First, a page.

Akaroa seeing harder times
With cruise ship tourists pouring in, stunning views and luxury baches, Akaroa looks like a millionaire's playground - but the figures tell a different story.
Cruise ships have divided the small Banks Peninsula town, which is struggling with high living costs and a demographic shift as poorer families displaced by the earthquakes move into the area.
The small holiday town is one of a few Christchurch suburbs that have become more deprived since 2006, according to new research mapping different levels of poverty across New Zealand.
Click here to view an interactive graphic on levels of deprivation across Christchurch.
Some business owners claim the arrival of cruise ships in the town since the earthquakes has harmed their takings. Hospitality businesses have profited, but other shops have struggled.
One shop owner said "businesses are bleeding".
Local welfare workers said many poor people displaced by the earthquakes had moved to the Banks Peninsula, but were struggling with higher living expenses.
An Akaroa business owner, who did not want to be named, said cruise ship tourists did not spend much money on anything except coffee and drinks.
"You are lucky to get $10 out of them. They don't spend," they said.
"The food and drinks places do pretty well, but most of the cruise travellers get on the coach to Christchurch. They don't spend much here.
"Businesses are bleeding. They are suffering in the summer when normally we would do quite well. Businesses are having to close.
"That means we can't afford to employ local people and so local people are missing out. It is very tough."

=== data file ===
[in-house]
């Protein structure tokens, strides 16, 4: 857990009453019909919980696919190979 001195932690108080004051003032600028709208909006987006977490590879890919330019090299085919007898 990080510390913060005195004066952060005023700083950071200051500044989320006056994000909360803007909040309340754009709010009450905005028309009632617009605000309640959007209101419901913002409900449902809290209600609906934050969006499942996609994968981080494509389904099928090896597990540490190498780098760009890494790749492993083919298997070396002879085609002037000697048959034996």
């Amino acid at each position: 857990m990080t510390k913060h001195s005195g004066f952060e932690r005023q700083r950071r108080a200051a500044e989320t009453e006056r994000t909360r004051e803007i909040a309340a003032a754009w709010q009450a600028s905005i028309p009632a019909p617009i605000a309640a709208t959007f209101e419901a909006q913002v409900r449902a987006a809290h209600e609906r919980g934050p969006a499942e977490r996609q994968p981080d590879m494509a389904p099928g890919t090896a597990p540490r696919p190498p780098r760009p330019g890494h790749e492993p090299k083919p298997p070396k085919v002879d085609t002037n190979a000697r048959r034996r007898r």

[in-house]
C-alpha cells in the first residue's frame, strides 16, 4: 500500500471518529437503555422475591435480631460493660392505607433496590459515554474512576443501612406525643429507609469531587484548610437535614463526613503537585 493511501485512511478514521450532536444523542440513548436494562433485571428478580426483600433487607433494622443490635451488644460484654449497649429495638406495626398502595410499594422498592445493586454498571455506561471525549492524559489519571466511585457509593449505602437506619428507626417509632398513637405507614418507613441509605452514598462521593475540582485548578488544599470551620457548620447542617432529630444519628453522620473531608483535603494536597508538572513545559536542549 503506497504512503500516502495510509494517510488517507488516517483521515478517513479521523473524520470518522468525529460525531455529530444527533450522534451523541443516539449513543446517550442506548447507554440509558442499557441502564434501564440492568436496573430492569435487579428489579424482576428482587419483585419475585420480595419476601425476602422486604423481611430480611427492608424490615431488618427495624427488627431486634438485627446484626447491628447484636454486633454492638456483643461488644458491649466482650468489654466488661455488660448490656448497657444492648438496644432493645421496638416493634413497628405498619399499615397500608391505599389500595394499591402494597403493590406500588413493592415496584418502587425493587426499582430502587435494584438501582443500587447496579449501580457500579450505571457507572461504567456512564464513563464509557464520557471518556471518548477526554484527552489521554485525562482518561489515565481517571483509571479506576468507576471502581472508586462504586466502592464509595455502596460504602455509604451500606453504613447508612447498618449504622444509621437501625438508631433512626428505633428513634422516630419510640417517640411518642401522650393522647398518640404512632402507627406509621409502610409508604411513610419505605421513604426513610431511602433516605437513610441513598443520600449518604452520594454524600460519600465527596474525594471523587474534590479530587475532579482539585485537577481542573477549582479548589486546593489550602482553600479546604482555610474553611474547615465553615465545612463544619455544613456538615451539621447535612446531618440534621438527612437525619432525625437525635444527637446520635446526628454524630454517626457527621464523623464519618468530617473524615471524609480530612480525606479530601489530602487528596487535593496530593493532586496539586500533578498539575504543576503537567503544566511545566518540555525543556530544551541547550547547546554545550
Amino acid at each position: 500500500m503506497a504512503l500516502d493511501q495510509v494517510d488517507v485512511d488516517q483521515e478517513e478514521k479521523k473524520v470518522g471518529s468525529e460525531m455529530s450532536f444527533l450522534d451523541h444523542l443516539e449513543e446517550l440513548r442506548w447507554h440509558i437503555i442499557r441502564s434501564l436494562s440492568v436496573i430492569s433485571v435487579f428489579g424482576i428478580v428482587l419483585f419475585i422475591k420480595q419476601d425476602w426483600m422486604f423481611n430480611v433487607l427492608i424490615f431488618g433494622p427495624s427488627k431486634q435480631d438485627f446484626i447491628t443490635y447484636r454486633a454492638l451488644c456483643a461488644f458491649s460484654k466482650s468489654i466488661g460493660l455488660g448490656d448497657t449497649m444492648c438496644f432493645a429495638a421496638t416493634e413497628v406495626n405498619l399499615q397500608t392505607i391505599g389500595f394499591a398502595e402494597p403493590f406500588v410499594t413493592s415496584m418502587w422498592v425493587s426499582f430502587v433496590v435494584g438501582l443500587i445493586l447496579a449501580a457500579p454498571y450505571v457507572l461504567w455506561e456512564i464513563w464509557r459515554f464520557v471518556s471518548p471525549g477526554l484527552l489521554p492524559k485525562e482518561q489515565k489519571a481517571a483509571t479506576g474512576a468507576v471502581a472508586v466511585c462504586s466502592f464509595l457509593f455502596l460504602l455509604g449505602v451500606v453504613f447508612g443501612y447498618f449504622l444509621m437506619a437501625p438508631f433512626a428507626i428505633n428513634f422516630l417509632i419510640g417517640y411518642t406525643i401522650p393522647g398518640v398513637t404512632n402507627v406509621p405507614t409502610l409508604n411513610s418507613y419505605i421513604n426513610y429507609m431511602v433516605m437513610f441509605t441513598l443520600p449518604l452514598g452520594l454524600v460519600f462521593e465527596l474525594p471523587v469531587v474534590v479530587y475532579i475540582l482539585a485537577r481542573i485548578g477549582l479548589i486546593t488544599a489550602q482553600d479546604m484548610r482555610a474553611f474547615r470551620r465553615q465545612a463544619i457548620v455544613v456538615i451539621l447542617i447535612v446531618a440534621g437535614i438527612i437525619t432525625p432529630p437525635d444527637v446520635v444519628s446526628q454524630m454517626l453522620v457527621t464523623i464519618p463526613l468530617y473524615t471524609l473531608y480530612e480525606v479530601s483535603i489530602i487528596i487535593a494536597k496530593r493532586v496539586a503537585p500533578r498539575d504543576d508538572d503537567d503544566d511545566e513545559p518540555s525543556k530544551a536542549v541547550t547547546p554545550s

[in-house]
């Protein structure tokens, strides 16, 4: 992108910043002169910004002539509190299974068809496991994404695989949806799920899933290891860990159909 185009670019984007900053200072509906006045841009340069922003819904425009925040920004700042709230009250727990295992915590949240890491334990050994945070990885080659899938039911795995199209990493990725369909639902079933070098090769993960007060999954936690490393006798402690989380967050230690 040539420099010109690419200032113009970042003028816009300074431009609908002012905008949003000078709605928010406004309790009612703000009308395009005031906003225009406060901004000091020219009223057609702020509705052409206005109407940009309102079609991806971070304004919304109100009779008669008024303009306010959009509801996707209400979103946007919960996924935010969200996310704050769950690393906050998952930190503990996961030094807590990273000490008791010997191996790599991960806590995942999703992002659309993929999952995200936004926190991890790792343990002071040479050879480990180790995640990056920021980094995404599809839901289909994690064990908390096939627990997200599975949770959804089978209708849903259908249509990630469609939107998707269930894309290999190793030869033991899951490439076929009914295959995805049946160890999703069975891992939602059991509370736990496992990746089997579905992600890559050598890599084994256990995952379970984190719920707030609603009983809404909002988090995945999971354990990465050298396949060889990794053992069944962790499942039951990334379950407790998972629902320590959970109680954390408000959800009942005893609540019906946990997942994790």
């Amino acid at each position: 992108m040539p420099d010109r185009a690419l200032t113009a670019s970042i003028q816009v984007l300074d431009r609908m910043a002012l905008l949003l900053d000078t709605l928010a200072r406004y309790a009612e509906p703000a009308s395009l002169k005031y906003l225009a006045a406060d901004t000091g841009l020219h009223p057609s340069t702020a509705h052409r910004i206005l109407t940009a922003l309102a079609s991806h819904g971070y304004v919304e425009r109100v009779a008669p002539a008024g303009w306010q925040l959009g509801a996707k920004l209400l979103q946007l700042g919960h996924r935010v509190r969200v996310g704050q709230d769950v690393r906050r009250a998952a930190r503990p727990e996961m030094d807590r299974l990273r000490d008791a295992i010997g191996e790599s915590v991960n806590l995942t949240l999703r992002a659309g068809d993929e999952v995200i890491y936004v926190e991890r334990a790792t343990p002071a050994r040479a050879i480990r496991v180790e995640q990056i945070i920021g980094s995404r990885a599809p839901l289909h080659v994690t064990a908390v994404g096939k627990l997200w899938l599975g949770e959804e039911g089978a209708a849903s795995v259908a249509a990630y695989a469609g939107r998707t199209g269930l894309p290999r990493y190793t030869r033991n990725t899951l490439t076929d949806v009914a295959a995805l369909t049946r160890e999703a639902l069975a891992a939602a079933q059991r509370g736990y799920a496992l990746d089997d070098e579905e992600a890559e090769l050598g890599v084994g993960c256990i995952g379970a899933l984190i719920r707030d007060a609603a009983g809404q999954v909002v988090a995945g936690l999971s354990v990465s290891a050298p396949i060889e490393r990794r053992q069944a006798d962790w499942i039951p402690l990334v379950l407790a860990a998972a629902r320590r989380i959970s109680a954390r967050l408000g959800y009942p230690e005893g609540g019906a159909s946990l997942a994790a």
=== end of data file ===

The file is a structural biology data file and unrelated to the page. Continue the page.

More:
They said that small items had been stolen from their shop during the cruise ship season.
Cruise ships started mooring in Akaroa harbour rather after Lyttelton port was damaged in the 2011 earthquakes. Locals refer to cruise ship tourists as "newlyweds, well feds and nearly deads".
L'Hotel duty manager Abby O'Keefe said the cruise ships were an important source of income. The bistro is very close to the wharf where cruise ship tourists arrive in town.
"The cruise ships are a great business for us. It gets us through the winter. We have to make the most of it. There are mixed ideas about it in the town."
Akaroa Senior Constable Lyle Pryor said the influx of hospitality workers to service the cruise ships may have affected incomes.
"Maybe there has been an increase in the service industry over here, which brings the wages down.
"It is a lot of wealthy retirees, but the increase in cruise ships has led to an increase in hospitality which means lower salaries."
The impact of the economic changes on Akaroa are subtle. One shopkeeper said she was getting paid less than the person who did her job last year. The local community paper noted on the front page that a number of local businesses were on the market.
Cyndi O'Keefe moved to the Banks Peninsula about six months ago to escape the city and give her three children a countryside upbringing. She finds it an expensive place to live.
"The petrol is a bit of a killer. I feel like I am constantly filling up. It is worth it because it is such a beautiful place," she said.
She moved to a house in Barry's Bay as she felt Woolston was getting too rough for her children.
"Woolston was turning into a bit of a hood. There was quite a bit of crime stuff going on all the time over the other side of Ferry Rd. That girl who was found dead in the supermarket car park lived down the road from where we were.
"Ever since I had kids I wanted to bring them up somewhere in the countryside."
O'Keefe gets by with a part-time job at the Akaroa Four Square and the Sole Parent Support benefit.
Welfare worker Kerry Little, community coordinator for Heartland Akaroa, said the area had changed since the earthquakes.
"We had a few families come over after the earthquakes from a lower socio economic group, so that has made a change."